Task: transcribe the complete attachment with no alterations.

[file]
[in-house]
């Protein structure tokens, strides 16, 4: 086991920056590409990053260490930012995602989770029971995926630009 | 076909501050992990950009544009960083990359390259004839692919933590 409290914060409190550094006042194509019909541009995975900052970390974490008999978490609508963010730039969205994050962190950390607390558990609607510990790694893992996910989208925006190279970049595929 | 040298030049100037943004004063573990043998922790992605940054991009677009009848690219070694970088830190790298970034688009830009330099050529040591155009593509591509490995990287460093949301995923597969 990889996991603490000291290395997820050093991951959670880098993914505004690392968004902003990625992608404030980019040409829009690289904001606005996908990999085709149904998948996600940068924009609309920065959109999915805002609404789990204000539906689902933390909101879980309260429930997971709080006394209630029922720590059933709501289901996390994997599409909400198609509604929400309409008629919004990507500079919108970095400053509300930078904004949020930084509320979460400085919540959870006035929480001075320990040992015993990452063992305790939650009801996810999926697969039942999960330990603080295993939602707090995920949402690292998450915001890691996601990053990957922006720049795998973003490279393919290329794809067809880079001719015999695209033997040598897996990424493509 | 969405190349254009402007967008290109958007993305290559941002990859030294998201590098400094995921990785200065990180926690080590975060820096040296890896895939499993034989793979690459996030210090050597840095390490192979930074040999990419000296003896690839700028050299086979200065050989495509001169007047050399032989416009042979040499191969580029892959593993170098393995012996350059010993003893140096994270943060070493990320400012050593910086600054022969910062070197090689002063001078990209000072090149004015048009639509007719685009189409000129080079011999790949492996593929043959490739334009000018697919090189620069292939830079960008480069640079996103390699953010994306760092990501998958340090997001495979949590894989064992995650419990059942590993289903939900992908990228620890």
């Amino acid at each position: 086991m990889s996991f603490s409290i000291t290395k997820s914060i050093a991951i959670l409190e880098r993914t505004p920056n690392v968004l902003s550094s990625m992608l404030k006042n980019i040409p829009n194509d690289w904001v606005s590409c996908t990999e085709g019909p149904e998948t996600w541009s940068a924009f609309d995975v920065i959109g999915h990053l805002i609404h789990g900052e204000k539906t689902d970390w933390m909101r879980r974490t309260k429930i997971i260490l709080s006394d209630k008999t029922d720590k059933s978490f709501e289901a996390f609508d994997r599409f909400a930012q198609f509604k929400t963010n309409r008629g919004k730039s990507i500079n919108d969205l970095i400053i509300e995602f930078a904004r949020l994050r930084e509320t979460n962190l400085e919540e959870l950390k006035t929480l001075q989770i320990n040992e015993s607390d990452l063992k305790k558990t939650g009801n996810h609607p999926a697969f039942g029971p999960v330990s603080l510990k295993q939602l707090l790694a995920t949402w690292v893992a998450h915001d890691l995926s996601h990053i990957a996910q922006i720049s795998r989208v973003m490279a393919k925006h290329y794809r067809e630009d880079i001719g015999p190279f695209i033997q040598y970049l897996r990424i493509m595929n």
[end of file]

[in-house]
């Protein structure tokens, strides 16, 4: 086991920056590409990053260490930012995602989770029971995926630009 | 076909501050992990950009544009960083990359390259004839692919933590 409290914060409190550094006042194509019909541009995975900052970390974490008999978490609508963010730039969205994050962190950390607390558990609607510990790694893992996910989208925006190279970049595929 | 040298030049100037943004004063573990043998922790992605940054991009677009009848690219070694970088830190790298970034688009830009330099050529040591155009593509591509490995990287460093949301995923597969 990889996991603490000291290395997820050093991951959670880098993914505004690392968004902003990625992608404030980019040409829009690289904001606005996908990999085709149904998948996600940068924009609309920065959109999915805002609404789990204000539906689902933390909101879980309260429930997971709080006394209630029922720590059933709501289901996390994997599409909400198609509604929400309409008629919004990507500079919108970095400053509300930078904004949020930084509320979460400085919540959870006035929480001075320990040992015993990452063992305790939650009801996810999926697969039942999960330990603080295993939602707090995920949402690292998450915001890691996601990053990957922006720049795998973003490279393919290329794809067809880079001719015999695209033997040598897996990424493509 | 969405190349254009402007967008290109958007993305290559941002990859030294998201590098400094995921990785200065990180926690080590975060820096040296890896895939499993034989793979690459996030210090050597840095390490192979930074040999990419000296003896690839700028050299086979200065050989495509001169007047050399032989416009042979040499191969580029892959593993170098393995012996350059010993003893140096994270943060070493990320400012050593910086600054022969910062070197090689002063001078990209000072090149004015048009639509007719685009189409000129080079011999790949492996593929043959490739334009000018697919090189620069292939830079960008480069640079996103390699953010994306760092990501998958340090997001495979949590894989064992995650419990059942590993289903939900992908990228620890």
């Amino acid at each position: 086991m990889s996991f603490s409290i000291t290395k997820s914060i050093a991951i959670l409190e880098r993914t505004p920056n690392v968004l902003s550094s990625m992608l404030k006042n980019i040409p829009n194509d690289w904001v606005s590409c996908t990999e085709g019909p149904e998948t996600w541009s940068a924009f609309d995975v920065i959109g999915h990053l805002i609404h789990g900052e204000k539906t689902d970390w933390m909101r879980r974490t309260k429930i997971i260490l709080s006394d209630k008999t029922d720590k059933s978490f709501e289901a996390f609508d994997r599409f909400a930012q198609f509604k929400t963010n309409r008629g919004k730039s990507i500079n919108d969205l970095i400053i509300e995602f930078a904004r949020l994050r930084e509320t979460n962190l400085e919540e959870l950390k006035t929480l001075q989770i320990n040992e015993s607390d990452l063992k305790k558990t939650g009801n996810h609607p999926a697969f039942g029971p999960v330990s603080l510990k295993q939602l707090l790694a995920t949402w690292v893992a998450h915001d890691l995926s996601h990053i990957a996910q922006i720049s795998r989208v973003m490279a393919k925006h290329y794809r067809e630009d880079i001719g015999p190279f695209i033997q040598y970049l897996r990424i493509m595929n």